Prix de l’Arc de Triomphe 2014: Tomboy Taghrooda is up for the fight

Filly to revel in rough and tumble of Arc, says her jockey Paul Hanagan

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The Qatar Prix de l’Arc de Triomphe is not just the richest race in Europe, it is also quite often the roughest, but Paul Hanagan is sure that tomboy Taghrooda will be able to take care of herself.

“She won’t shy away from anything,” said the two-time champion jockey, who will be bidding to add an Arc to his already impressive portfolio of 2014 big-race triumphs. She’s a big filly and kind of rides more like a colt. It doesn’t worry me at all. She can definitely hold her own.”

Hanagan acknowledges that Taghrooda’s high draw is not ideal, but with most of the major contenders held up for late runs, the bigger issue might be fighting for precious space in the home straight as others make their charges simultaneously; her unladylike toughness will stand her in good stead.

This is one of the most open Arcs for years and one dominated to a large extent by top-class fillies from around the world, including France’s Treve (the reigning champion) and Avenir Certain; Japan’s Harp Star; and Ireland’s Tapestry.

Tapestry beat Taghrooda in a sensational Yorkshire Oaks, but Hanagan shrugs that off: “It was a blip. She was coming into season. This is a tough race to win, but with all she has done she has earned the right to go there as favourite.”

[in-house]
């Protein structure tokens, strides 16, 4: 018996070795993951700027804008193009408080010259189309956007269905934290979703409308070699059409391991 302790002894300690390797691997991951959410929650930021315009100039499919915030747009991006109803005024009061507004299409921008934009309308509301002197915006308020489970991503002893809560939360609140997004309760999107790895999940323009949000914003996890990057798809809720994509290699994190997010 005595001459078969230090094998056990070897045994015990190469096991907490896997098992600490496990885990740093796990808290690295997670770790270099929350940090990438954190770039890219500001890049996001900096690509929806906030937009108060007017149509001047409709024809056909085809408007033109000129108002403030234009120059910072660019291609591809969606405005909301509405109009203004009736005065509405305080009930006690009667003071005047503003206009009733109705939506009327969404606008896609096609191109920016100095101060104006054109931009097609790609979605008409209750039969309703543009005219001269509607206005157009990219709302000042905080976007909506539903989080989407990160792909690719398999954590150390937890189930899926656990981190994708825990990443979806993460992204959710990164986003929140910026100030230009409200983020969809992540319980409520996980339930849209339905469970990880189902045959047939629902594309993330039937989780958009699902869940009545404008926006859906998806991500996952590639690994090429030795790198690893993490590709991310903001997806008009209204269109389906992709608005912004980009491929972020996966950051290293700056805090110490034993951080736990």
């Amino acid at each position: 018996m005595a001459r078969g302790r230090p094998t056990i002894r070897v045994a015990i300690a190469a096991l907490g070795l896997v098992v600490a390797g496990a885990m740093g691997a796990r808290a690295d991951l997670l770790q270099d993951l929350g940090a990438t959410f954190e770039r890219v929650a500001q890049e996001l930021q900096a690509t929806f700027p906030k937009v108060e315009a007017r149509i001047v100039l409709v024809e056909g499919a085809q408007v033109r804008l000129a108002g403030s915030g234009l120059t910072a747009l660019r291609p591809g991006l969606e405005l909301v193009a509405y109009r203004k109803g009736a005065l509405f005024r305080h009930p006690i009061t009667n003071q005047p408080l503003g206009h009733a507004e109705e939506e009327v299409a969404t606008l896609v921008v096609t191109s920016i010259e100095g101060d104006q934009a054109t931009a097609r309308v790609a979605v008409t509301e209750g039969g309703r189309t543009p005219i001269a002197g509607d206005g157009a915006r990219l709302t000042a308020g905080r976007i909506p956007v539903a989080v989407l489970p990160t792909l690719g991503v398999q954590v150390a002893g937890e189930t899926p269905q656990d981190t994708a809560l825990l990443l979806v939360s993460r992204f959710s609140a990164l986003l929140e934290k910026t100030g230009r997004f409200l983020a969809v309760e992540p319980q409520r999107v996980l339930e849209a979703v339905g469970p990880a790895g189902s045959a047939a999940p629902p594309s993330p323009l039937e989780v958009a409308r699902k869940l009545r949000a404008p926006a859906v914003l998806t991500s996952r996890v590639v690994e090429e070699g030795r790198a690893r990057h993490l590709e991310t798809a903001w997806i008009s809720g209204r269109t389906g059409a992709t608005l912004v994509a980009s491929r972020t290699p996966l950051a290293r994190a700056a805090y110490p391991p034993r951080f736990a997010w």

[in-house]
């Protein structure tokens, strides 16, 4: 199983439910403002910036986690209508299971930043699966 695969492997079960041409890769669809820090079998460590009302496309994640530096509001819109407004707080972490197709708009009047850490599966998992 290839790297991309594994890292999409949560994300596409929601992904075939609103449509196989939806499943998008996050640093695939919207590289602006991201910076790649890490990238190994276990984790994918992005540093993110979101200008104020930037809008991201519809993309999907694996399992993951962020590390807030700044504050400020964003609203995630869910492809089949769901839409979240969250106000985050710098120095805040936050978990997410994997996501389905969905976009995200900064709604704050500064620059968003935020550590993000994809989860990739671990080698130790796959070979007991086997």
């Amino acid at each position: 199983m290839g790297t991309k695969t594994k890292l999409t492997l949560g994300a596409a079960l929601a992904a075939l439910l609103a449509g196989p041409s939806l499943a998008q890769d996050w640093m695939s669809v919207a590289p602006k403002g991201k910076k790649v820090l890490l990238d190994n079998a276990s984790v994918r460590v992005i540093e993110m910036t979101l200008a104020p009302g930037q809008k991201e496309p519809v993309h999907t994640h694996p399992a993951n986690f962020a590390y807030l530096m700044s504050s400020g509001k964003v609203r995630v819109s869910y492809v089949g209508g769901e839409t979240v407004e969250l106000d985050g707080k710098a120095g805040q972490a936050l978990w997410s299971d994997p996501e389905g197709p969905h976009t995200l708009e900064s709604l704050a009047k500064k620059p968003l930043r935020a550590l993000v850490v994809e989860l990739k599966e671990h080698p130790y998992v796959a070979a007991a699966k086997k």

There was a time, not so long ago, when fillies seemed to be merely making up the Arc numbers, but they have won the past three races and there is a very good chance that the best filly in this afternoon’s contest will also be the best horse in the race full stop.

There is apparently a French saying, famously repeated by Arsène Wenger in one of his verbal jousts with Sir Alex Ferguson: “Everyone thinks they have the prettiest wife at home.”

The Arsenal manager was responding to a Ferguson boast about Manchester United, but the sentiment of the Gallic proverb rings true across sport, particularly racing, where it can actually be safer to insult somebody’s spouse than their horse.

Certainly Hanagan and trainer John Gosden have enormous affection for Taghrooda and wouldn’t swop her for any other filly, while Aidan O’Brien would not welcome a trade for Tapestry, either.

There has been no shouting from the Ballydoyle rooftops, but splashing out the supplementary fee of ¤120,000 (£95,000) for a trip to Paris suggests a conviction that Tapestry’s defeat of Taghrooda on the Knavesmire was not just down to Ryan Moore’s tactical nous.

Meanwhile, Jean-Claude Rouget, who trains in the shadow of the Pyrenees, says his unbeaten filly Avenir Certain has something “extra-extra... she reminds me of Zarkava.” There could hardly be a higher compliment: Zarkava is one of the all-time great fillies, the winner of all seven career starts, culminating in the 2008 Arc, when she ended the colts’ 15-year stranglehold on the race. Avenir Certain has pretty much trod the same path to this dream date at the Bois de Boulogne, also winning six from six, including the French 1,000 Guineas-Oaks double.

The Japanese are already besotted with Harp Star, perhaps the most potent of their three-strong challenge, and if she can finally break their well-documented Arc jinx she will be elevated to deity status.

It’s an impressive line-up: Taghrooda the tomboy; Tapestry the late Irish bloomer; Treve the reigning Queen; Avenir Certain, the country girl with a certain je ne sais quoi; Harp Star, the young lady everyone in Japan is mad about. But now comes the moment of truth. They can’t all be the prettiest. And anyway, in the end it might just come down to Taghrooda’s toughness.

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